What is Precision Teaching?
By CentralReach “Celeration Ninja” Amy L. Evans, M.Ed., BCBA
In the same way that many people in the field of Applied Behavior Analysis (ABA) are committed to becoming behavior analysts after their first “big win” with a learner, most Precision Teaching (PT) practitioners have a “never going back” moment after achieving an outcome with a learner they previously thought was not possible.
For me, my “hooked on ABA” moment was when a young learner with autism started speaking in complete sentences. The same day he mastered that program, he took his mom’s hand, led her around pointing out family photos, and explained why he had been crying in each of them. My “hooked on Precision Teaching” moment was after I was able to elevate a 3rd grade math student up to grade level in less than 30 instructional hours. The client later told me that math was her new favorite subject, and that I was the “only tutor that actually helped.” After witnessing firsthand the breakthroughs that occurred as a result of behavior analytic intervention, I was hooked on the science. Once I produced measurable outcomes with a small stack of Standard Celeration Charts, I found myself fascinated with the effectiveness of precision measurement within ABA.
Now, I teach behavior analysts about Precision Teaching and get to hear stories of how it makes a huge difference in the lives of their clients. But as you may know, it takes time before these pivotal moments can occur — where everything comes together. The first step to getting there is to understand what Precision Teaching is, what it is not, and how it can transform your work with clients.
Defining Precision Teaching
Here’s the definition of Precision Teaching:
A system for precisely defining and continuously measuring dimensional features of behavior, and graphing and analyzing behavioral data on the Standard Celeration Chart (SCC) to make timely and effective data-based decisions to improve behavior (Evans, 2018).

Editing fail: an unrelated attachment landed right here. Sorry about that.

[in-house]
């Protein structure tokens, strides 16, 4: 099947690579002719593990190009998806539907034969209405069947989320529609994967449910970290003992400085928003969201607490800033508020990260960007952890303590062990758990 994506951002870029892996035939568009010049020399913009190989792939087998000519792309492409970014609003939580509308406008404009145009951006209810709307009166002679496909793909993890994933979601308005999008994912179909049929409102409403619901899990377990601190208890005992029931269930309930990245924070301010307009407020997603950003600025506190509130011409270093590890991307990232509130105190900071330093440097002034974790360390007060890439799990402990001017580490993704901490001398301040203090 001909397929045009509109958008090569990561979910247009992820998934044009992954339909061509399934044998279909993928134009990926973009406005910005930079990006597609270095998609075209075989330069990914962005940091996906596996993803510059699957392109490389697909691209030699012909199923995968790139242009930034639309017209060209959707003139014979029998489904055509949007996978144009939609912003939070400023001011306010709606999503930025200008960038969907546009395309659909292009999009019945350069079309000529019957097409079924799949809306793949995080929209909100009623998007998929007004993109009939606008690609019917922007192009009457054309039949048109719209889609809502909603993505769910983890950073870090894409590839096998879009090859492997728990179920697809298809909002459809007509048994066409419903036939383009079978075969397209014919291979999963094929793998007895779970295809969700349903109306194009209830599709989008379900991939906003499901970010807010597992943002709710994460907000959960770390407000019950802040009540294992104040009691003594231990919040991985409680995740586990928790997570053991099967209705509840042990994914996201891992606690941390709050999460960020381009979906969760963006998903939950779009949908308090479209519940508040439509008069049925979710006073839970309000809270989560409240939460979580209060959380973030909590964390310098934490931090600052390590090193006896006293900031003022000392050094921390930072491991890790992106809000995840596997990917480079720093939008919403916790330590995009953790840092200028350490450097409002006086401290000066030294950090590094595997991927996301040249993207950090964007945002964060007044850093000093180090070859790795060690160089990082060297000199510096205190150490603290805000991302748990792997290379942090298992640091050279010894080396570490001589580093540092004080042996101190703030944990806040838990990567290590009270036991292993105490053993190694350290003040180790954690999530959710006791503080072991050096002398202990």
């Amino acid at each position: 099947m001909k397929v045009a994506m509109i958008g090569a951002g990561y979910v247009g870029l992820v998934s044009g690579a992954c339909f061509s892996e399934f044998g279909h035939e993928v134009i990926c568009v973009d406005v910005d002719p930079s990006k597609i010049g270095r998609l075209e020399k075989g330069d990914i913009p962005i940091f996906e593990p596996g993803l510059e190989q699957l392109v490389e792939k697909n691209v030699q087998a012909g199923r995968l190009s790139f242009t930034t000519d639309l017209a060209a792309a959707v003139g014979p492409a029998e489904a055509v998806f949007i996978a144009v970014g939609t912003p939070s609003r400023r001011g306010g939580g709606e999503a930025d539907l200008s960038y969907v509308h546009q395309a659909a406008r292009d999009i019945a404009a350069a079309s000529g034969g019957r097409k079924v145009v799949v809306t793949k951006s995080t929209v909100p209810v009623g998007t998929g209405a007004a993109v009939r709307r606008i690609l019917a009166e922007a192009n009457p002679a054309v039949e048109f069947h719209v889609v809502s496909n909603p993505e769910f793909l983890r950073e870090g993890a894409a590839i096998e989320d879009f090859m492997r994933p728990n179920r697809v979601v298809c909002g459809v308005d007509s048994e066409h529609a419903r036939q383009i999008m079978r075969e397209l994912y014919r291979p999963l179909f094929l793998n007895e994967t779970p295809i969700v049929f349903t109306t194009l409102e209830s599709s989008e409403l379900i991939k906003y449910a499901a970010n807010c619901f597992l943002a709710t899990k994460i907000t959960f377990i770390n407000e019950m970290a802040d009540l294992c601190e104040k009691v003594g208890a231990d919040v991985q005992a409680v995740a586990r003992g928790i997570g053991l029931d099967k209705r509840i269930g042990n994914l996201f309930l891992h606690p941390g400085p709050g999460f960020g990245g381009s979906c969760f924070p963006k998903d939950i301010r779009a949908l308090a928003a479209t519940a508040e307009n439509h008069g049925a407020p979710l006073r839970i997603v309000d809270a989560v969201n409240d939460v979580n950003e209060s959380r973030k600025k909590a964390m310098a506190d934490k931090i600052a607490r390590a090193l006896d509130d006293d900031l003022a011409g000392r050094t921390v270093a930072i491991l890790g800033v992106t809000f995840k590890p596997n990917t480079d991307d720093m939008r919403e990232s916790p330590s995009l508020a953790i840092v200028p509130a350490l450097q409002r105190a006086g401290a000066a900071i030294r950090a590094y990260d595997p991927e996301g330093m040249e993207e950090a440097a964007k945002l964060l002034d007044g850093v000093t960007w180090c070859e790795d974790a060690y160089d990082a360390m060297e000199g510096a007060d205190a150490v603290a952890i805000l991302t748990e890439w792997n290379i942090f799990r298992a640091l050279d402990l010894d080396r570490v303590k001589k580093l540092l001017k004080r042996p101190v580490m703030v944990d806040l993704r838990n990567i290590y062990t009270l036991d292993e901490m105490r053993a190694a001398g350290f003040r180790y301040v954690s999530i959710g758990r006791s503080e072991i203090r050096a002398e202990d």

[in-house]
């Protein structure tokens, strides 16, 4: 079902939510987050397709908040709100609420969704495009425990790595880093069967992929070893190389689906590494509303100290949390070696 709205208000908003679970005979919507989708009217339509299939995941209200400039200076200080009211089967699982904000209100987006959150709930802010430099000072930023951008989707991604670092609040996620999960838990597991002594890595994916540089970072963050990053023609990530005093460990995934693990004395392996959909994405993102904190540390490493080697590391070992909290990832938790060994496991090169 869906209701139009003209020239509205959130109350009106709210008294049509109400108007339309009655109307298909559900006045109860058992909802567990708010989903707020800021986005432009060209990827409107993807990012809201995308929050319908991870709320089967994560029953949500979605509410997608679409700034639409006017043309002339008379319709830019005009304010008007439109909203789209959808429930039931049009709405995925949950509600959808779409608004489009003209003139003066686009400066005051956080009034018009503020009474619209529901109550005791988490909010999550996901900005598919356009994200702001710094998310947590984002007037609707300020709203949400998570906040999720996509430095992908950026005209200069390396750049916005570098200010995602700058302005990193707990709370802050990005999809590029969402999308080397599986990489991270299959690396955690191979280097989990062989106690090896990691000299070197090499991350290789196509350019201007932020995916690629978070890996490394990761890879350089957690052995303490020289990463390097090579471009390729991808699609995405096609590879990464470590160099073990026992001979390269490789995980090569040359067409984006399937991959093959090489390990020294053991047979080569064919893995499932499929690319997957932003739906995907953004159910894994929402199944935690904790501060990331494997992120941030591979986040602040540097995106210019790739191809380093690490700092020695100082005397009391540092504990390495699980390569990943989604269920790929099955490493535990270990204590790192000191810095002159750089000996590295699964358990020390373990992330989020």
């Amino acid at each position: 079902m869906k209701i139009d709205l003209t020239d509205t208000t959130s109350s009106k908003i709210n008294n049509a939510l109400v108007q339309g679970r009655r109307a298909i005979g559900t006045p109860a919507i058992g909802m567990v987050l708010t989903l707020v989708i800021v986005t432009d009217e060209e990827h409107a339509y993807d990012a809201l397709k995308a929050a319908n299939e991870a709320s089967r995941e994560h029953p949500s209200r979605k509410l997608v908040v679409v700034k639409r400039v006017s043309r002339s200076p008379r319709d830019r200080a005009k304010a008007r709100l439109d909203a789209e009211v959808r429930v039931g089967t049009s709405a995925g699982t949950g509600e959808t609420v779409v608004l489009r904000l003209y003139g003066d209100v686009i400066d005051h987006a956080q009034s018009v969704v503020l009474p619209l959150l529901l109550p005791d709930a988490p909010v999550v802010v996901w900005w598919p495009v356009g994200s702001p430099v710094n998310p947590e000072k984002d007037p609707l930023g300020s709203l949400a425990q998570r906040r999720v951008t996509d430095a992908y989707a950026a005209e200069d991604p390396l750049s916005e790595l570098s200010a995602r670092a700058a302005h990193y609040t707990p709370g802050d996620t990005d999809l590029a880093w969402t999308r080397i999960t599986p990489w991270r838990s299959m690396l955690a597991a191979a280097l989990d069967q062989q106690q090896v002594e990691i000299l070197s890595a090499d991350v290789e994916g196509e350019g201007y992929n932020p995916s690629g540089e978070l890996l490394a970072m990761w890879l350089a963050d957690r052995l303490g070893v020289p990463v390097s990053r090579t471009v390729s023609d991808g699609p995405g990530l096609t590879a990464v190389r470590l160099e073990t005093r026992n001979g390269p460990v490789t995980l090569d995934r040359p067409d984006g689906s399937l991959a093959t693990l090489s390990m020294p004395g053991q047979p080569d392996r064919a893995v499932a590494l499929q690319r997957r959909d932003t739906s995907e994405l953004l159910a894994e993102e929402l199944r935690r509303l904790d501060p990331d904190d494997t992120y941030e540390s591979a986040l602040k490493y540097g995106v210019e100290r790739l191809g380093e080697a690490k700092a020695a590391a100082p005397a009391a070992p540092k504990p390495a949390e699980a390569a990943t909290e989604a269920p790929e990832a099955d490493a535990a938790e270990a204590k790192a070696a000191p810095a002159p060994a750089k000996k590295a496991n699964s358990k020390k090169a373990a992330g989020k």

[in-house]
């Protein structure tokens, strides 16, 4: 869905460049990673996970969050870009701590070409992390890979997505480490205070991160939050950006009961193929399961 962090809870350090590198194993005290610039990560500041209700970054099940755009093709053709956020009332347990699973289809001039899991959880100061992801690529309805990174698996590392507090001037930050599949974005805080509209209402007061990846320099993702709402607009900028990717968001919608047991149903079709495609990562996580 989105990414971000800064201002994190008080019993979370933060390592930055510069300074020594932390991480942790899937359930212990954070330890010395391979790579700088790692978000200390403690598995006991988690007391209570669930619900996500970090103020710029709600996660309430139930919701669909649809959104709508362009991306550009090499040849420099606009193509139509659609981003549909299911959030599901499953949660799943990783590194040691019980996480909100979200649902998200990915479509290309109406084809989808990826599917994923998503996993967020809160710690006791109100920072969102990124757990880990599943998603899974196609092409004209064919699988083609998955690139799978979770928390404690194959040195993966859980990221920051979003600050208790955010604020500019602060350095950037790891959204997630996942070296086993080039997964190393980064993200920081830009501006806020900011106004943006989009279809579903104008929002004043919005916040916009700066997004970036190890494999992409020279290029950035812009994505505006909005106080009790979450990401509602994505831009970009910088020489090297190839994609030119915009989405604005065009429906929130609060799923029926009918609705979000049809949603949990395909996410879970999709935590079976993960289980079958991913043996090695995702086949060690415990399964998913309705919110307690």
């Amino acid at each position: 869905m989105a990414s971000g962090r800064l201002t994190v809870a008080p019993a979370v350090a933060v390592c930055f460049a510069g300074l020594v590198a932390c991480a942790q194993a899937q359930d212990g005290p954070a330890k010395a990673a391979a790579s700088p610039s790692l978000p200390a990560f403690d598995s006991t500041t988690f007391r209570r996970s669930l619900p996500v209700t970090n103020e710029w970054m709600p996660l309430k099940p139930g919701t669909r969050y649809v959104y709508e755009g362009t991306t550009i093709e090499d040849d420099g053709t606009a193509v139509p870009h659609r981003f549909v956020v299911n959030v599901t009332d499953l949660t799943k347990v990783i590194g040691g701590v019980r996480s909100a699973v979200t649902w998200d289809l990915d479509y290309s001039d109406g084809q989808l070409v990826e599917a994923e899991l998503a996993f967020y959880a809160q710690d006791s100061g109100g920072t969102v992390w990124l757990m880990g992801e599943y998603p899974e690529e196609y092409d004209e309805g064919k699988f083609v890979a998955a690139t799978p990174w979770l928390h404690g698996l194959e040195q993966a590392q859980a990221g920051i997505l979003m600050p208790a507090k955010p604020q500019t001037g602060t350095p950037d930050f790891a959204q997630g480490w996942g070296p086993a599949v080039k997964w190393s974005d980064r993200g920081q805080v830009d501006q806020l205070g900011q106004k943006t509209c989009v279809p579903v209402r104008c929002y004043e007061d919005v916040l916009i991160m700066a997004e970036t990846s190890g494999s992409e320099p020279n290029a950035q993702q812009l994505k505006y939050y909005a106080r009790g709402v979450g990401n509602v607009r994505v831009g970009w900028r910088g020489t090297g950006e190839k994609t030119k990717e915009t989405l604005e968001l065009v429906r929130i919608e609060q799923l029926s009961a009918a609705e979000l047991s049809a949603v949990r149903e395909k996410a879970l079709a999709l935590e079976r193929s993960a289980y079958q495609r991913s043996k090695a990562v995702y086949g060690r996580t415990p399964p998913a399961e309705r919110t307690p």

PT is a System
Precision Teaching is not a program, a curriculum, or even a way of teaching; it is a system. This is why it can be used with any behavior change initiative, from teaching a learner diagnosed with autism to communicate, to training athletes and surgeons. This is also why it may be misunderstood, as those who have seen it in action do not always differentiate between the curriculum or activities they observe and the systematic process behind it.
The easiest-to-remember description of Precision Teaching is the cycle of Pinpoint, Record, Change, and Try Again (PRCTA) from The Precision Teaching Book (Kubina & Yurich, 2012).
The Precision Teaching team at CentralReach has recently tested representing PT as a “behavioral data science”, a term coined by Dr. Rick Kubina, BCBA-D. In this in-depth framework, the cycle includes six steps that create this process, showcased below:
The most important thing to understand here is that, like other systems, there are interconnected steps, and all of these must be deployed in order to consider what you do “Precision Teaching.”
The critical elements represent those aspects of the Precision Teaching system that must be in place in order to confirm Precision Teaching implementation.
Precision Teaching defines behavior in a very specific way, using metrics called “pinpoints.” While behavioral objectives and operational definitions were created to help us clarify what a behavior looks like, how it will be measured, and under what conditions we might observe it, taking the extra step to create pinpoints can improve reliability in measurement, fidelity in treatment, and efficiency in learning.
- Continuous Observation
Precision Teaching takes measurement seriously and puts a great deal of time and thought into optimizing a measurement system to produce accurate, actionable data. To do this well, striking a balance between completeness (capturing all behavior) and accuracy is key. Continuous observation of behavior, even in short observation periods, produces more accurate data than discontinuous methods. That said, a Precision Teacher should prioritize continuous observation methods that strive for completeness when feasible, but narrow observation periods if necessary.
- Dimensional Measurement
Measurable dimensions of behavior include count and/or time. A Precision Teaching practitioner counts and times behavior, often selecting frequency/rate (count per time) as a measure but sometimes choosing count, latency, or duration. To ensure that these are true measures of learner behavior and not simply an artifact of the behavior of the interventionist, a Precision Teacher opts for free-operant arrangements for teaching and observing behavior whenever possible.